Sam Jones and Jordan McGinnis in Glengarry Glen RossGlengarry Glen Ross was my introduction to the writing of David Mamet, with the 1992 film version of his play marking my first exposure to his work. Awestruck, I fell in love with Mamet's vulgar, layered, verbose style, which made it difficult for me to go into St. Ambrose University's new production without high expectations. Fortunately, though, director Corinne Johnson and her cast and crew - particularly set designer Kris Eitrheim - get it mostly right.

 Among the cast members, there's a definite sense of respect for Mamet's Pulitzer Prize-winner about Chicago real-estate agents hocking less-than-desirable properties using less-than-ethical means. The fast-paced lines roll off the actors' tongues with obvious undertones of pride in presenting such a respected piece; they are, after all, likely now part of a small number of Catholic-university students who can list a collegiate Mamet production on their acting résumés. These seven young men (and one young woman, Amelia Fischer, who plays a silent waitress) should be proud of their achievement, which they perform with gusto, never missing a beat in their exchanges. (During Wednesday's dress rehearsal, that included when mistakes were made, as when Sam Jones flubbed a line but corrected it in a way that made it seem as though the mistake was the way the line was actually written.)

Sam Jones and Nick Pearce in Glengarry Glen RossThis strength of delivery with its clear sense of pride, however, was also an occasional weakness, because rarely was I not aware that the cast seemed aware of their fantastic theatrical opportunity. They acted with gusto and true ability, but the students' evident satisfaction in their work may be the very thing that prevented them from sincerely connecting with their roles. During Wednesday's rehearsal, there was a constant sense that those on-stage were performing, rather than plumbing the depths of Mamet's characters.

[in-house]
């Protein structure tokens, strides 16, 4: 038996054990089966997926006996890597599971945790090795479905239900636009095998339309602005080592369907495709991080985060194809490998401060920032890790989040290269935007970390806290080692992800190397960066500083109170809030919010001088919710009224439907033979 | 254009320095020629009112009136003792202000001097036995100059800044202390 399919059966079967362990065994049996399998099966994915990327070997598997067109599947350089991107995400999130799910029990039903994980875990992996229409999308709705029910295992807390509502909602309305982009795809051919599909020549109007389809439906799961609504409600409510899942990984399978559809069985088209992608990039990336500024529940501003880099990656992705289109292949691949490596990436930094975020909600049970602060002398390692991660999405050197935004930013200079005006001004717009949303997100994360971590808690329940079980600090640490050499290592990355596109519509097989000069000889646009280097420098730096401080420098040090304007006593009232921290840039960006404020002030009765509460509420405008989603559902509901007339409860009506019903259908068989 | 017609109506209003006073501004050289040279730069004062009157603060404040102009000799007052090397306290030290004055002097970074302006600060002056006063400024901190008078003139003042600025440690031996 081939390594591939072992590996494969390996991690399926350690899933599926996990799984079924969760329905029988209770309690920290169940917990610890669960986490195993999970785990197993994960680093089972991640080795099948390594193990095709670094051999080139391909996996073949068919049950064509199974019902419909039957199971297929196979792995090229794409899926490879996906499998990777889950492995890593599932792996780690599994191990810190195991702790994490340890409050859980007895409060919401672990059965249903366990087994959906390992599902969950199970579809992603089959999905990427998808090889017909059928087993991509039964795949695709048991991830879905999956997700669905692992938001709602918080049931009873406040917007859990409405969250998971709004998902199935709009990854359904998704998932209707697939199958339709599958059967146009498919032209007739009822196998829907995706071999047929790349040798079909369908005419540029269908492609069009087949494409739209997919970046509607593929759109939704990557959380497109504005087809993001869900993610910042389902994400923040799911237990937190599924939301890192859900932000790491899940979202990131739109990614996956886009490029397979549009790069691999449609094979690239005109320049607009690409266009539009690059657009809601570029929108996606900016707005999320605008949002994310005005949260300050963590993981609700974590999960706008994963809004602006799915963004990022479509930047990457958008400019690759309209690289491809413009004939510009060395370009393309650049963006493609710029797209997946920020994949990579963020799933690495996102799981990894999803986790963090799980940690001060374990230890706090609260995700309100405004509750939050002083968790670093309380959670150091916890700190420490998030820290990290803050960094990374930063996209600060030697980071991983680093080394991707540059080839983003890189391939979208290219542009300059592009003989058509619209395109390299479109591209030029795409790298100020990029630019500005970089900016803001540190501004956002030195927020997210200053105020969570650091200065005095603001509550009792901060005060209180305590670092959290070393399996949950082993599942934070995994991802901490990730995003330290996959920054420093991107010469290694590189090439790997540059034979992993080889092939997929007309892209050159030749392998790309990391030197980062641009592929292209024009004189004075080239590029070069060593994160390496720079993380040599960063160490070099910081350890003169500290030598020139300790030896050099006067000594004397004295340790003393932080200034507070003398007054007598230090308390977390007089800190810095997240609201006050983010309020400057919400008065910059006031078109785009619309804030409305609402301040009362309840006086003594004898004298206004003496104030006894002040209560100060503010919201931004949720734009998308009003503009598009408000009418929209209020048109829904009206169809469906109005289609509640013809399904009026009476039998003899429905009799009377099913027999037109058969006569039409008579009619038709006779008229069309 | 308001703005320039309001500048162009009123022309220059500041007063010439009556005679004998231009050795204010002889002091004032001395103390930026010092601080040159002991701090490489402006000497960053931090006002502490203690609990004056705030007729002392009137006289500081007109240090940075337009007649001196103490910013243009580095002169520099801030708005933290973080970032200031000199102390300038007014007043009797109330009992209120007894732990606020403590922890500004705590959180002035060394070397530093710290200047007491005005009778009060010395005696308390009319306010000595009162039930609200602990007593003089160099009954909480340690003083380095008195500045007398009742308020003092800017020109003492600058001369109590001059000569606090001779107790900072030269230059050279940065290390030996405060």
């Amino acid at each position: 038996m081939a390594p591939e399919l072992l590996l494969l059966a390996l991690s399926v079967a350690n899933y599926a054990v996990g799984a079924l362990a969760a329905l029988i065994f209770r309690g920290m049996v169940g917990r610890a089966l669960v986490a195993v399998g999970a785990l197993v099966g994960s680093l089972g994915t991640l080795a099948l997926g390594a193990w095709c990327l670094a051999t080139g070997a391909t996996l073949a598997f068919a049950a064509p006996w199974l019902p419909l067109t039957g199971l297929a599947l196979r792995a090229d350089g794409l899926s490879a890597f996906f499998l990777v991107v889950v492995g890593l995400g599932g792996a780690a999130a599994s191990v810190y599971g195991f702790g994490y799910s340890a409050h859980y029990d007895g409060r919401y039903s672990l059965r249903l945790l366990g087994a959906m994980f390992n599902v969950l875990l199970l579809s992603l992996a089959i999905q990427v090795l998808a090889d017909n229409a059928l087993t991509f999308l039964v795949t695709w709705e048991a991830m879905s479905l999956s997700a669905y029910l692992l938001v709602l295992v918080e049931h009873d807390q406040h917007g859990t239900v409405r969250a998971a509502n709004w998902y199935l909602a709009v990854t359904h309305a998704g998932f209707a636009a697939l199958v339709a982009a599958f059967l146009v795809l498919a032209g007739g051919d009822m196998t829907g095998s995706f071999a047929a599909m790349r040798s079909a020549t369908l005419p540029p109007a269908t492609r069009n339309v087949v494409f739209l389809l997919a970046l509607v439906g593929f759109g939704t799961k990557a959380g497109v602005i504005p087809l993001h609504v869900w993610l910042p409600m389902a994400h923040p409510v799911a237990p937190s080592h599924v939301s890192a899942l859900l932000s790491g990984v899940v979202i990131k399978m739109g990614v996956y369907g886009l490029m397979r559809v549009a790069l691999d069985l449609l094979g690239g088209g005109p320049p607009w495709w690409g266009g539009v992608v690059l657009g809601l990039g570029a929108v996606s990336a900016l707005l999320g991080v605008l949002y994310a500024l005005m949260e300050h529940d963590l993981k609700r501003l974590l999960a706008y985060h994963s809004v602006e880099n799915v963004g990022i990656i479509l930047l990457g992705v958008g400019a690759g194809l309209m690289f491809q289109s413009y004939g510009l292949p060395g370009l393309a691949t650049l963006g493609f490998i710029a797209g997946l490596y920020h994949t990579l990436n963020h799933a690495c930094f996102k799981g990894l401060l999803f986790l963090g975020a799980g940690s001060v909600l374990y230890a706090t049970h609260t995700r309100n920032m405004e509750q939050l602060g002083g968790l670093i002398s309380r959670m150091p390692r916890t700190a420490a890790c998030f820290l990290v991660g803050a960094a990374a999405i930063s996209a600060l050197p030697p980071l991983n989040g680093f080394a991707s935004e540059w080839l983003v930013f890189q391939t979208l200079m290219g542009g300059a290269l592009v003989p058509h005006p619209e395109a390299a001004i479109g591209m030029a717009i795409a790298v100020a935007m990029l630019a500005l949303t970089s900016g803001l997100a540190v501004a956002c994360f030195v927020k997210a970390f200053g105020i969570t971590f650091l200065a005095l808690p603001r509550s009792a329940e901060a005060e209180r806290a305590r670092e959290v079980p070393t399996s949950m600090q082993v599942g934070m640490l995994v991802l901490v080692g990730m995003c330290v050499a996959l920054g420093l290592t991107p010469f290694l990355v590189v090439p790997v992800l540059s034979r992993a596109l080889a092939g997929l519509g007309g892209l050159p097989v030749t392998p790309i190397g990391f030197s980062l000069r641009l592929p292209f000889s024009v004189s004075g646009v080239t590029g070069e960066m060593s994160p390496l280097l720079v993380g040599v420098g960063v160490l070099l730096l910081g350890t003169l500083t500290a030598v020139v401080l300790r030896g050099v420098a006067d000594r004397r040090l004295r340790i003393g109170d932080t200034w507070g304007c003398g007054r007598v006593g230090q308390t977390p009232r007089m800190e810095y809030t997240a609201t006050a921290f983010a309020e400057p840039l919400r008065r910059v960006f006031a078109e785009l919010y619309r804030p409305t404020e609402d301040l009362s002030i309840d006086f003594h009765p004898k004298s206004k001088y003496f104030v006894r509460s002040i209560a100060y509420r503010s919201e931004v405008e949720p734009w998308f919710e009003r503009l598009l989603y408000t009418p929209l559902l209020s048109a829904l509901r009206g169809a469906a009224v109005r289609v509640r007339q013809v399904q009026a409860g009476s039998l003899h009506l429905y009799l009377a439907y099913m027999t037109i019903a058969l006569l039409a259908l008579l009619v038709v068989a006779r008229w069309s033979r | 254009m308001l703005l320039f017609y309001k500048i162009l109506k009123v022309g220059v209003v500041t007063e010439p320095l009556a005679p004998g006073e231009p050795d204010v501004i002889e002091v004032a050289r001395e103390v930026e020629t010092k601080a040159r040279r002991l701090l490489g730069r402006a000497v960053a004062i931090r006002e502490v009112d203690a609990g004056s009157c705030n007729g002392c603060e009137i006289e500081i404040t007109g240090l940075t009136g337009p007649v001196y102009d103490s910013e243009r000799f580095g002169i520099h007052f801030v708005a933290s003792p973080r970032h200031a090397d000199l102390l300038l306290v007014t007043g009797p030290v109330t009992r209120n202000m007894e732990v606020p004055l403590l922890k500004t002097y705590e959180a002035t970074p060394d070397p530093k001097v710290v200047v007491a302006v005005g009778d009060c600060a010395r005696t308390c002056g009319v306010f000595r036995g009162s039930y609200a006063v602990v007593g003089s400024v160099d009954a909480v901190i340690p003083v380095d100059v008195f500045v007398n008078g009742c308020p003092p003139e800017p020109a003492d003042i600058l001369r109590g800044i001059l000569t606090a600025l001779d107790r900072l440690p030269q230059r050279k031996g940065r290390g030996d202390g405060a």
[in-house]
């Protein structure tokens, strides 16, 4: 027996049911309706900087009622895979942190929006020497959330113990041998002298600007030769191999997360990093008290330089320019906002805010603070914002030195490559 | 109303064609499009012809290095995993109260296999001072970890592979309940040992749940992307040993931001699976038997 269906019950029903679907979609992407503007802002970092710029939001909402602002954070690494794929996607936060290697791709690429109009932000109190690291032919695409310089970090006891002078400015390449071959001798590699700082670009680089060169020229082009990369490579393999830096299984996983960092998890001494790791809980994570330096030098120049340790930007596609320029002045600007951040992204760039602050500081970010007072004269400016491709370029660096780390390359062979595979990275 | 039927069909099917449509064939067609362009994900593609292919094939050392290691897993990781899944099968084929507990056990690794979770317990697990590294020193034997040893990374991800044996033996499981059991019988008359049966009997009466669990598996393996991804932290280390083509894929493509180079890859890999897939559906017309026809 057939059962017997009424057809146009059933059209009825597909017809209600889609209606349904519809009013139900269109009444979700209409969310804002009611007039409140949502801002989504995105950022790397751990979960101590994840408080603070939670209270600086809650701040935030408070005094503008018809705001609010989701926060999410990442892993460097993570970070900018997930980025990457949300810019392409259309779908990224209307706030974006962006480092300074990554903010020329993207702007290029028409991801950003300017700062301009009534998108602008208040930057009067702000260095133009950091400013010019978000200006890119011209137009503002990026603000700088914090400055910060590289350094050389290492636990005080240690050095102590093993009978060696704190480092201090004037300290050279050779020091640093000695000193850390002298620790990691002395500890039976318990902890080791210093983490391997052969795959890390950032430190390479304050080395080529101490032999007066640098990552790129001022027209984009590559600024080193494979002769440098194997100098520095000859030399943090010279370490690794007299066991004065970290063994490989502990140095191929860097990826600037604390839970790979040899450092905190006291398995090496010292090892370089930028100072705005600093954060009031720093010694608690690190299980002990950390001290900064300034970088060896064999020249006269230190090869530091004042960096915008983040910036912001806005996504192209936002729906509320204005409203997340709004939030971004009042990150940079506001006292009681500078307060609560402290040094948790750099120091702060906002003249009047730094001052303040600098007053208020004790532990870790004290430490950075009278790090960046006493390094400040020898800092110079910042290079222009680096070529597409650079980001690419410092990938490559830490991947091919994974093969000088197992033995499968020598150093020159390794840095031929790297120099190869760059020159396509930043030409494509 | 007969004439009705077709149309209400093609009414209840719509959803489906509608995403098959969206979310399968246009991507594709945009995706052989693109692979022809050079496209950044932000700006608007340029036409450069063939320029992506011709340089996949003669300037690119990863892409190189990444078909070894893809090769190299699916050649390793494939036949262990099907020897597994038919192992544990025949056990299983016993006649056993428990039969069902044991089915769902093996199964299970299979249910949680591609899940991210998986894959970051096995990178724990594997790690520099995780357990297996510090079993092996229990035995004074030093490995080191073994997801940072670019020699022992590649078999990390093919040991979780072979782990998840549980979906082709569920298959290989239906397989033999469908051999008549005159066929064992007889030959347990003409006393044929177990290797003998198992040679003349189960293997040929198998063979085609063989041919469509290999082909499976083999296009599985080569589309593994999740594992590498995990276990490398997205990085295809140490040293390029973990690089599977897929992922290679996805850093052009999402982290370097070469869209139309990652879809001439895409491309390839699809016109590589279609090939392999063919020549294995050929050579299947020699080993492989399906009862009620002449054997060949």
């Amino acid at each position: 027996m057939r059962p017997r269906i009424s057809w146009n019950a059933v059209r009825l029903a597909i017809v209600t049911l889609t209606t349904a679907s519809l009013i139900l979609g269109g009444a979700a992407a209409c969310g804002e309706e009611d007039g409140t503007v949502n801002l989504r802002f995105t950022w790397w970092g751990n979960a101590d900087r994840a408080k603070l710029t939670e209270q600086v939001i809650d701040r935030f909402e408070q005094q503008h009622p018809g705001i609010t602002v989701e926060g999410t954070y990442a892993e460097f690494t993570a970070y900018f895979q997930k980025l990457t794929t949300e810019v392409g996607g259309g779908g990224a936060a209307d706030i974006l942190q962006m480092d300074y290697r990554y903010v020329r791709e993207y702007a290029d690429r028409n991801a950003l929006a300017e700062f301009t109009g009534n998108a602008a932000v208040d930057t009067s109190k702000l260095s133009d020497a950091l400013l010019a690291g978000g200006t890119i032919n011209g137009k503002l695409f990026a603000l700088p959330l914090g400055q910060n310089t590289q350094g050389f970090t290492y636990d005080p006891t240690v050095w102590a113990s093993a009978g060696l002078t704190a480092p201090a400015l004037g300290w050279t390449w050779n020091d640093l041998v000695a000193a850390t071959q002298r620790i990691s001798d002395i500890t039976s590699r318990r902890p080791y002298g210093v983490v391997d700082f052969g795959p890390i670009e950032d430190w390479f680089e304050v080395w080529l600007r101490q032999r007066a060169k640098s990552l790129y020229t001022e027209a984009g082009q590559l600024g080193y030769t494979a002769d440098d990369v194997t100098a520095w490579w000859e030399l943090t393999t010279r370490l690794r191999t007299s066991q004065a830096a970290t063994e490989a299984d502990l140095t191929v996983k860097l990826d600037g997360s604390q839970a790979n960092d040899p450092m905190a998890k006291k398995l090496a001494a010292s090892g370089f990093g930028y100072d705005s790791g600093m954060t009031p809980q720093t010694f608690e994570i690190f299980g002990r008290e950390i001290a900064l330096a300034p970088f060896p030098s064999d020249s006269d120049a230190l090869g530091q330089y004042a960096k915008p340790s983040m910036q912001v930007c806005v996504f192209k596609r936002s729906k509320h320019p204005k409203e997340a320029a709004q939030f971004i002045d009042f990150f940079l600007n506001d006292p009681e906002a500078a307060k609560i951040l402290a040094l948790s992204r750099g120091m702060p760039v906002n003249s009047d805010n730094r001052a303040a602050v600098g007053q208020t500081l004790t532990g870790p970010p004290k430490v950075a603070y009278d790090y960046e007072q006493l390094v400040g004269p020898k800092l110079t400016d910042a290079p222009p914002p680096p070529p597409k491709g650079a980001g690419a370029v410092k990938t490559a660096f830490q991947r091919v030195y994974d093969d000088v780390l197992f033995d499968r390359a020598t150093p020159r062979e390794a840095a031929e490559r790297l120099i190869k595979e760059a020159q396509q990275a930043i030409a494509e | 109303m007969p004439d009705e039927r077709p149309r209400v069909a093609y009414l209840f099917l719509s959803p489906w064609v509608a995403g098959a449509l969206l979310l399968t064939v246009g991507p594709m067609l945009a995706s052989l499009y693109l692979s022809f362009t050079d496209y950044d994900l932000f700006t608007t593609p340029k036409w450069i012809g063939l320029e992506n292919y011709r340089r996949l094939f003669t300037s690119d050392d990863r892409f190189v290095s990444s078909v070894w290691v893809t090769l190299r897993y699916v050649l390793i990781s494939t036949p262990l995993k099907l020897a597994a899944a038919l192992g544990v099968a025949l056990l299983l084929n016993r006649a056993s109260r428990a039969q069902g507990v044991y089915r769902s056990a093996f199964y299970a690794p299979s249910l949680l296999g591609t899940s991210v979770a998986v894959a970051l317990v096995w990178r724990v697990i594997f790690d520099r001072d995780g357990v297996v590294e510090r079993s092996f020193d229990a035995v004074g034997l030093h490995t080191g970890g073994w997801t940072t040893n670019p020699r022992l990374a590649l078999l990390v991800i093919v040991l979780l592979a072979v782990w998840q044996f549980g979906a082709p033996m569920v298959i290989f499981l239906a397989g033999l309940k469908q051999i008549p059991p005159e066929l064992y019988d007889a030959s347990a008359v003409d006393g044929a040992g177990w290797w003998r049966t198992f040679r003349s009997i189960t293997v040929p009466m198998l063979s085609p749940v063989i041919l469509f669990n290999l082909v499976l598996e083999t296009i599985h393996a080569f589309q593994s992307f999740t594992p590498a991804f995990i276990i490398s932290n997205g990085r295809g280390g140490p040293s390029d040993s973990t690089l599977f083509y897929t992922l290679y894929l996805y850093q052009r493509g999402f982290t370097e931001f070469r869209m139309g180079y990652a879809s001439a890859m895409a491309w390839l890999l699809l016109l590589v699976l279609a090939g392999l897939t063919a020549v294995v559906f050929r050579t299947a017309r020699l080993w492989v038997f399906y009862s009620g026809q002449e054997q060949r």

However, this isn't to say that anyone here is bad, and a few of the actors demonstrate notable talent. As we watch Glengarry's salesmen jockey for promising sales leads from Jordan Webster-Moore's prim, by-the-book office manager John, we see Jonathan Johnson, as the once highly-successful salesman Shelly, shape his character as a fast-talker who still isn't polished in his repartee - as if Shelly believes that fast-talking and smooth-talking are one and the same. In contrast, the new top salesman Richard is a true smoothie, buoyed by his demand for admiration and, here, by Sam Jones' impressive bravado.

Jordan McGinnis, Chris Galvan, and Sam Jones in Glengarry Glen RossAs the salesmen's desperation grows, Jordan McGinnis' dismissive, angry Dave enlists Chris Galván's conscientious and under-confident (and slightly over-rehearsed) George to help him break into the office and steal the prime leads so they can sell them to a competitor. This crime, consequently, leads to the reveal of Eitrheim's impressive design for the sales office, with its abundant water stains on the tops and seams of the wallpaper panels, a blend of older-style metal desks, and papers strewn across the floor. There's also a grid hanging at an angle above the set that looks like a drop ceiling without the tiles in place, with its askew angles providing an artistic impression of a ceiling rather than a literal one. (Almost lost in this chaos, both physically and relationally, are Nick Pearce's James - a timid, easily-influenced sales prospect who is attempting to get his money back because his wife told him to - and Max Moline's gruff Baylen, a police officer who seems more like a security guard insistent on over-emphasizing his authority.)

Sound designer Matt Elliott punctuates Johnson's staging - which boasts a Mamet-worthy quick pace and mounting energy from beginning to end - with (perhaps overly loud) hard-rock music between scenes, marking the start of each segment with two strong beats in which lighting designer Robert Poston coordinates a lighting escalation. Elliott illuminates the stage partly on the first beat and fully on the second, and the volume rises with the lights, and the blaring percussion fits, given that St. Ambrose's Glengarry Glen Ross is, itself, a boisterous, brassy presentation of Mamet's masterpiece.


Glengarry Glen Ross runs at St. Ambrose University's Galvin Fine Arts Center (2101 Gaines Street, Davenport) through February 22, and more information and tickets are available by calling (563)333-6251 or visiting

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